Monday, January 9, 2017

The Big Media don't want the American people to get along

Here's a tip for understanding why the TV networks and major corporate news outlets do what they do: Know that they don't want you to get along with your neighbor. They don't want blacks to get along with whites; they don't want Christians and gay people to find common ground; they want to pit men against women, cops against communities, Democrats against Republicans, urban against rural, and young against old.

There are three reasons for this: 1) Conflicts make good ratings and sell newspapers, or at least they hope; 2) If you can't get along with your neighbor, then perhaps you'll turn to the government as a referee who will pick winners and losers, which serves the major media's dominant ideology; and 3) If you're an average, hard-working American and especially if you're successful, a lot of these media folks just don't like you, think you've gained an unfair advantage and want to find someone to put you in your place. Believe me on that last point; I've heard the conversations.

The latest example can be found on the New Media site HeatStreet, which issued this report.
The liberal ABC-Disney Television Network generated outrage during its televised coverage of the Houston Texans’ victory over the Oakland Raiders Saturday night in the Wild Card round of the AFC Playoffs, but it had nothing to do with the football.

Instead many viewers were annoyed at a promo for next Wednesday’s episode of ABC’s sitcom Black-ish, which features a predominantly African-American cast being decidedly anti-Trump in tone and nature.

In the promo, which bills the episode as the “election through the eyes of Black-ish”, Lucy (a white character played by Christine Reitman) tells her predominantly African-American co-workers: “I voted for Trump!” before adding the clich├ęd justification, “I’m a racist? I have black friends!”

In another scene, her colleague Daphne (Wanda Sykes) appears to kick out at her for merely expressing that she had chosen to cast her vote for the Republican Party.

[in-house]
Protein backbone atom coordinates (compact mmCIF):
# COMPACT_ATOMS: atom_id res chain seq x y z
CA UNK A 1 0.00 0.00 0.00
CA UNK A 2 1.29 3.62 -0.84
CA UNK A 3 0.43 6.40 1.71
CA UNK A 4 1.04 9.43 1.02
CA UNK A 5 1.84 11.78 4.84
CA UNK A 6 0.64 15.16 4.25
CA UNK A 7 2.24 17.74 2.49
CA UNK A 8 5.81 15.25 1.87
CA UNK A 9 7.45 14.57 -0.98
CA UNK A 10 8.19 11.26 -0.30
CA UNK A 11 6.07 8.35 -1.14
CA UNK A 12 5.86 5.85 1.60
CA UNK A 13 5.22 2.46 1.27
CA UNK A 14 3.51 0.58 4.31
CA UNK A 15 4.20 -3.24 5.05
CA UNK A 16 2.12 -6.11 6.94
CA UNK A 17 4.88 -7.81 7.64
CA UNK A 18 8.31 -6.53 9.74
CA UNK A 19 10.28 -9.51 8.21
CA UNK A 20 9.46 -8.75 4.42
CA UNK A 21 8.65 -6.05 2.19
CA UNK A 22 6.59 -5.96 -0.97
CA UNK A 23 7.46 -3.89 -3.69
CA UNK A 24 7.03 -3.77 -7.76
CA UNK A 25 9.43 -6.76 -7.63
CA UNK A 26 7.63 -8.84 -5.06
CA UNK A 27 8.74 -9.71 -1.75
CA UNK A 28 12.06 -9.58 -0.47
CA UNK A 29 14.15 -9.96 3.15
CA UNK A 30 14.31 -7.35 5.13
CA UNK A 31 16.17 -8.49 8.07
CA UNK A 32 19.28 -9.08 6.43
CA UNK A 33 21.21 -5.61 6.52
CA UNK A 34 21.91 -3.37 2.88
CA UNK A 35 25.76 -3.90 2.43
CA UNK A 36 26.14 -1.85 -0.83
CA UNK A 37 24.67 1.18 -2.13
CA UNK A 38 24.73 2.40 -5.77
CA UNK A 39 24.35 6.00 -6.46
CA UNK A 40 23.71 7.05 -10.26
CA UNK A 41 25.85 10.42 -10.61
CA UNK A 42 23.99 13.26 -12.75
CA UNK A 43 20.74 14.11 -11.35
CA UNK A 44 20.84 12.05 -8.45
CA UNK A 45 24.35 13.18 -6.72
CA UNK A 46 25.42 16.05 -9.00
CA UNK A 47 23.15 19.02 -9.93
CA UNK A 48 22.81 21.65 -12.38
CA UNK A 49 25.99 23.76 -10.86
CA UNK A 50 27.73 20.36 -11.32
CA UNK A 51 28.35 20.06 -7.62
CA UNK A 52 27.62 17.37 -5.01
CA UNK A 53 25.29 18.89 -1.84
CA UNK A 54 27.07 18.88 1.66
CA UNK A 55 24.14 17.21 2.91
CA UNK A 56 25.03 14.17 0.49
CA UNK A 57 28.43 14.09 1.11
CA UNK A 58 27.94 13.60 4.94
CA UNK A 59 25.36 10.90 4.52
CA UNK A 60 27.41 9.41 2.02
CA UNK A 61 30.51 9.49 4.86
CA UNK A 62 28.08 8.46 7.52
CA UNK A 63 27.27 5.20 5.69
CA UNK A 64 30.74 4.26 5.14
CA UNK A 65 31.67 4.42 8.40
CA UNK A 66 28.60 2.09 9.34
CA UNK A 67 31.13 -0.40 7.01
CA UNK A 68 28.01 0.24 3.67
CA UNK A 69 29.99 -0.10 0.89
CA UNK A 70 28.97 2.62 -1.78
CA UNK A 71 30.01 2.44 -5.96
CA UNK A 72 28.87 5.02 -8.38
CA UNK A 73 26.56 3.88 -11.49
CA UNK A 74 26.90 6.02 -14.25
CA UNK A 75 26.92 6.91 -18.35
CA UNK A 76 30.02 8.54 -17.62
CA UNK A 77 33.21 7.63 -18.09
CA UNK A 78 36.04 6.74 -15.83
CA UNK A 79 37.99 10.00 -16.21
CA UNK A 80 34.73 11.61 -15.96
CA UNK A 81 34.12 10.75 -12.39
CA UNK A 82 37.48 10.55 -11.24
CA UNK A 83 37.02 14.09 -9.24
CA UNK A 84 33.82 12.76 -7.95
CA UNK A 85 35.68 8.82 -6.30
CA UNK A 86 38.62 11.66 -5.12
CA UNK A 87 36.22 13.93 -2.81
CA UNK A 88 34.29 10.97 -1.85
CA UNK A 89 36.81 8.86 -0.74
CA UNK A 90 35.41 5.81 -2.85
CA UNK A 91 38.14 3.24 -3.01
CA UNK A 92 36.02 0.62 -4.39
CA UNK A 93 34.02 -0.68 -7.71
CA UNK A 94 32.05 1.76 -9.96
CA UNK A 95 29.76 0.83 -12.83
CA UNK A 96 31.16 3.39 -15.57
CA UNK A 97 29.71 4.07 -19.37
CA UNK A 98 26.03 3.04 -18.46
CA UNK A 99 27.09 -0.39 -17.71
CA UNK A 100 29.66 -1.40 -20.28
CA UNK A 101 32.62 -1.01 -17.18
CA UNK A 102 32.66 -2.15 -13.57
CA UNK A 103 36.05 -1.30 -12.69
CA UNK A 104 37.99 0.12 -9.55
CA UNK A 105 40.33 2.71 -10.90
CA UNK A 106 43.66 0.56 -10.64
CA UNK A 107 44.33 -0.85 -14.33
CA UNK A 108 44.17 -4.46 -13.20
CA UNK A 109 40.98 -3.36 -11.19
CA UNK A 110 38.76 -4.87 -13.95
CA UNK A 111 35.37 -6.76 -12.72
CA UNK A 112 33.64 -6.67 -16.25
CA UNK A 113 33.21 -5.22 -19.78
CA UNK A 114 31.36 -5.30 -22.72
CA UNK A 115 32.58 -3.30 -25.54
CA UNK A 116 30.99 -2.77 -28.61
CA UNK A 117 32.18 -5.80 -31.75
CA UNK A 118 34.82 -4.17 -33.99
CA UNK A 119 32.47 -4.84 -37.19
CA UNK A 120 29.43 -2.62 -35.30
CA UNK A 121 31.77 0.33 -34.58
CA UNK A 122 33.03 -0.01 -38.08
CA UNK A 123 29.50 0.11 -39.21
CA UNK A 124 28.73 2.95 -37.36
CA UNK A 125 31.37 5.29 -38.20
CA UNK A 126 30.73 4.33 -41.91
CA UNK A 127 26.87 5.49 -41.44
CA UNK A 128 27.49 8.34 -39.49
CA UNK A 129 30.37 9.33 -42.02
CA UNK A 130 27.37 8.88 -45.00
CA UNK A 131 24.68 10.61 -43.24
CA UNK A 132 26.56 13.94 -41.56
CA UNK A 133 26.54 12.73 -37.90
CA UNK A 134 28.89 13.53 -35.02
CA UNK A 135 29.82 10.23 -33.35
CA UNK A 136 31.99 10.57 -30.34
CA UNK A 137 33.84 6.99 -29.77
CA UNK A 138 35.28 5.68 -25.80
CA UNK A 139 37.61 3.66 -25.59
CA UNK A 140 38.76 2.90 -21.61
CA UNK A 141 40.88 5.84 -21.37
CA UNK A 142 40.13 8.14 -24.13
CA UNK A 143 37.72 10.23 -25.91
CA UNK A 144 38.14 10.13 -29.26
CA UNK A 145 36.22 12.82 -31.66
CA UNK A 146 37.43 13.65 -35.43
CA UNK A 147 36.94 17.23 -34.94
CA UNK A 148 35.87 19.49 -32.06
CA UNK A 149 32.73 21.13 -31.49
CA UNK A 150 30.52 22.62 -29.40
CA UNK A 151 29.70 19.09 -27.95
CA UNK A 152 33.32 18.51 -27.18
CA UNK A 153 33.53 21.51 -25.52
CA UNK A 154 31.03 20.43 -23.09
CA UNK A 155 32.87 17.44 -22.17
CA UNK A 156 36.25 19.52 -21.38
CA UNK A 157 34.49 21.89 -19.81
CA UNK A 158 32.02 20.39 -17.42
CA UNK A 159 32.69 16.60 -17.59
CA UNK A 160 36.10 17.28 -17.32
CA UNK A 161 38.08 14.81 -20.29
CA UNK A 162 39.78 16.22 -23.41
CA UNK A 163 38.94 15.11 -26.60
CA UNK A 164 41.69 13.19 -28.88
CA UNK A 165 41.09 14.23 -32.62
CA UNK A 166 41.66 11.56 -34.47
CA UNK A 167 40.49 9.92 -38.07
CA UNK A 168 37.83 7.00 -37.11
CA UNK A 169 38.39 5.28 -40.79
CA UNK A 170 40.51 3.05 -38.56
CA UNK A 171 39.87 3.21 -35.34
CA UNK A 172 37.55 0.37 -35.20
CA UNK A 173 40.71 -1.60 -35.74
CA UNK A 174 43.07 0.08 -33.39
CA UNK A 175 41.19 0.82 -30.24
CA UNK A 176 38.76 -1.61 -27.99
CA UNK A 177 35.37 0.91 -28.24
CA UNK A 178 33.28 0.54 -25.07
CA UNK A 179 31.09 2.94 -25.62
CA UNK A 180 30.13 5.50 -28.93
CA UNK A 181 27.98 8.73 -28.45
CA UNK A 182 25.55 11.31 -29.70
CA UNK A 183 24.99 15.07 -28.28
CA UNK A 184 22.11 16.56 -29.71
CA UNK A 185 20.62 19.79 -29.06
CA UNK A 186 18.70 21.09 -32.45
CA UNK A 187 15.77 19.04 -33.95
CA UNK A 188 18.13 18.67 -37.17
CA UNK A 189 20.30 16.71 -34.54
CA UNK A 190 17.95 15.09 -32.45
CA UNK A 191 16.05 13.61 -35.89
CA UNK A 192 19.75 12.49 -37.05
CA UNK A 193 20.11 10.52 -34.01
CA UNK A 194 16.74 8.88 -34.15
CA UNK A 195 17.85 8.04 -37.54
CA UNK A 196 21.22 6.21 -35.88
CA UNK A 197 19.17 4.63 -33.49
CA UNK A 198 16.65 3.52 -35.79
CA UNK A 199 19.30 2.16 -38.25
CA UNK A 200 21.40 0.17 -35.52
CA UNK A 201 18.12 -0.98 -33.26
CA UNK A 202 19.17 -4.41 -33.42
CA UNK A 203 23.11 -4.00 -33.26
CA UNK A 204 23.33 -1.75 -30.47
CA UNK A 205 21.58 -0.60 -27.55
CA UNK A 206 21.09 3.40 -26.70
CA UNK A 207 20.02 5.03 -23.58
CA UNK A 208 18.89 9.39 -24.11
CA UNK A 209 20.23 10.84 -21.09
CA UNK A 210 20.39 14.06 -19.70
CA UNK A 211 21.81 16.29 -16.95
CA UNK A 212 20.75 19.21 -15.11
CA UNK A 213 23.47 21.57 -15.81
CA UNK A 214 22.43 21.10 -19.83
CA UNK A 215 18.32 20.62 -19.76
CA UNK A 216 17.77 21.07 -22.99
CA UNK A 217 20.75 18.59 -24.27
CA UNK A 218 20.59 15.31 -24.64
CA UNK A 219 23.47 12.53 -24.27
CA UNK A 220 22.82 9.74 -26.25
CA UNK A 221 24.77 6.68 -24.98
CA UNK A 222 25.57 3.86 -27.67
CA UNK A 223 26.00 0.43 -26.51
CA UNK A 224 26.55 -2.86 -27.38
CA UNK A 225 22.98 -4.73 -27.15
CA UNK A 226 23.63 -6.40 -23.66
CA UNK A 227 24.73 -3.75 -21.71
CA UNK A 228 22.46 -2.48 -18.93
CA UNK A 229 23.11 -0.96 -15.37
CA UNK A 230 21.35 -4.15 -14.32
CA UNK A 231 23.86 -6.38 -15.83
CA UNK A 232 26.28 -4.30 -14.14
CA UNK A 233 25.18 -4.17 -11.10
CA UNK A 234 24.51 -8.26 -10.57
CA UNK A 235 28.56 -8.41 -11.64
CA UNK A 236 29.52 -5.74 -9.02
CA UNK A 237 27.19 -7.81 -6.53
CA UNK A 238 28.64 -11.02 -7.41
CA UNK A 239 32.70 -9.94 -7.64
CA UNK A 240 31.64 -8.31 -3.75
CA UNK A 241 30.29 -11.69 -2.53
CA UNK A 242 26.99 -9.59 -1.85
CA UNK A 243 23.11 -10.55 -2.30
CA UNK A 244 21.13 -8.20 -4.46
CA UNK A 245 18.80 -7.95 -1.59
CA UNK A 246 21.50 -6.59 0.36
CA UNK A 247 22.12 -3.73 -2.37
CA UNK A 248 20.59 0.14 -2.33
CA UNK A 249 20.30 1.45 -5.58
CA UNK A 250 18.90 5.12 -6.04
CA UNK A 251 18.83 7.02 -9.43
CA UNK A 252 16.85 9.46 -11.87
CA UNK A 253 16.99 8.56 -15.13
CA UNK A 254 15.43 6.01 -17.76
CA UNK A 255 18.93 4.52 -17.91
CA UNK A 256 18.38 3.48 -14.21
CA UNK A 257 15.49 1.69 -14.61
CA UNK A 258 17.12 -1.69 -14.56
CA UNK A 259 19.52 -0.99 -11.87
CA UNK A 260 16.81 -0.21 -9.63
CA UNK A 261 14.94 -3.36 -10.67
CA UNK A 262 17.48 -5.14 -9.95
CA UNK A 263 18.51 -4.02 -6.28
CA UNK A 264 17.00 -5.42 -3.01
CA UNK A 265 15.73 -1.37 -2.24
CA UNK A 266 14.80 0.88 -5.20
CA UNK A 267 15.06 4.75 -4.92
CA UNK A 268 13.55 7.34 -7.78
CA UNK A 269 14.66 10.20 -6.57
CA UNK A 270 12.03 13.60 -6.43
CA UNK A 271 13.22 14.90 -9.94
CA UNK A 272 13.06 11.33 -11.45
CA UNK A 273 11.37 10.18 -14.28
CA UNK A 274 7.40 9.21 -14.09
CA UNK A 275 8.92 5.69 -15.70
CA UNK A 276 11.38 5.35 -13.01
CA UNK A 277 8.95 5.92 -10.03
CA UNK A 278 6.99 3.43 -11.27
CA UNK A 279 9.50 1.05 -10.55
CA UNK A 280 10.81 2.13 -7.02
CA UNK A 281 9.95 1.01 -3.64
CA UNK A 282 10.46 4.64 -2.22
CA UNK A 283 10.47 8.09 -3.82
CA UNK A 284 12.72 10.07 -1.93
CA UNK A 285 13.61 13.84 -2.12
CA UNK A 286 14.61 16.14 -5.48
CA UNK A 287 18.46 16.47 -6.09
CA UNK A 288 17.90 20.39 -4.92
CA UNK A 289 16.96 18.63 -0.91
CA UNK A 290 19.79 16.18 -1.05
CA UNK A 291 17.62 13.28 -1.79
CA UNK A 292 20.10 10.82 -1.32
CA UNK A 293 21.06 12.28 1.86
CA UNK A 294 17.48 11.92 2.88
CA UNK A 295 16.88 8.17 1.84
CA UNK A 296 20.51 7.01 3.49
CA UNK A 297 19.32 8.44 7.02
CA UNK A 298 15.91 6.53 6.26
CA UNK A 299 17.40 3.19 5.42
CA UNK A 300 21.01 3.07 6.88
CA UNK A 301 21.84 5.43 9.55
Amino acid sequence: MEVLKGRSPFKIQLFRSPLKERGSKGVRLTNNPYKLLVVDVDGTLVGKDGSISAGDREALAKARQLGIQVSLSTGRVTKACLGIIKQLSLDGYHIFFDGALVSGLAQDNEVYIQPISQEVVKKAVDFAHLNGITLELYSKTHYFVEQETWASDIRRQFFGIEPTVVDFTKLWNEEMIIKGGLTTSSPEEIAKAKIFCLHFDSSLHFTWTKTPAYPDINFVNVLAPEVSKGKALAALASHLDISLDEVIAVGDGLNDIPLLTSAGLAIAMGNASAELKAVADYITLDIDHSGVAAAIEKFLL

Now political debate in sitcoms has a rich history in America, dating back to the classic "All In The Family." But at least Archie and "Meathead" had substantive arguments about issues and didn't resort to shallow cliches, and as much as they disagreed, they still managed to live together as a family.

In 2016-17, however, the goal isn't to entertain or get people to think but to drive a wedge. According to MTV, you're a bigot -- you just don't know it. TNT -- which airs NBA basketball -- uses a former NBA great to present America as a country that "has lost its way, become mired in partisan politics, social divides and entrenched corporate interests." And its not just the TV networks playing this game. The disgraceful outfit BuzzFeed hounds a couple that hosts an HGTV home improvement show for, essentially, their Christian beliefs, and many formerly mainstream outlets pile on. And these examples barely scratch the surface of what's happening.

Just over the weekend, one executive of a Silicon Valley tech start-up tweeted with regard to creating new jobs in middle America: “(N)o educated person wants to live in a sh-thole with stupid people.” Particularly, in a “sh-thole” filled with people who are “violent, racist, and/or misogynistic.” Redding, he means us.

Most Americans are tuning the major networks out; at a time when they could be benefiting amid all the cord-cutting by bringing free TV for folks, they're instead seeing double-digit drops in ratings across their fall schedule. But all this dividing still has had a devastating effect on our society, as last year's killings of more than 60 police officers and the recent torture of a disabled man by four thugs in Chicago demonstrate.

That's why for many people, the question of whether to fund these media companies through subscription and advertising dollars is a moral issue. It's not enough to just tune away. In the minds of many, finding and supporting alternative voices that affirm and seek solutions will be crucial in the weeks and months ahead.

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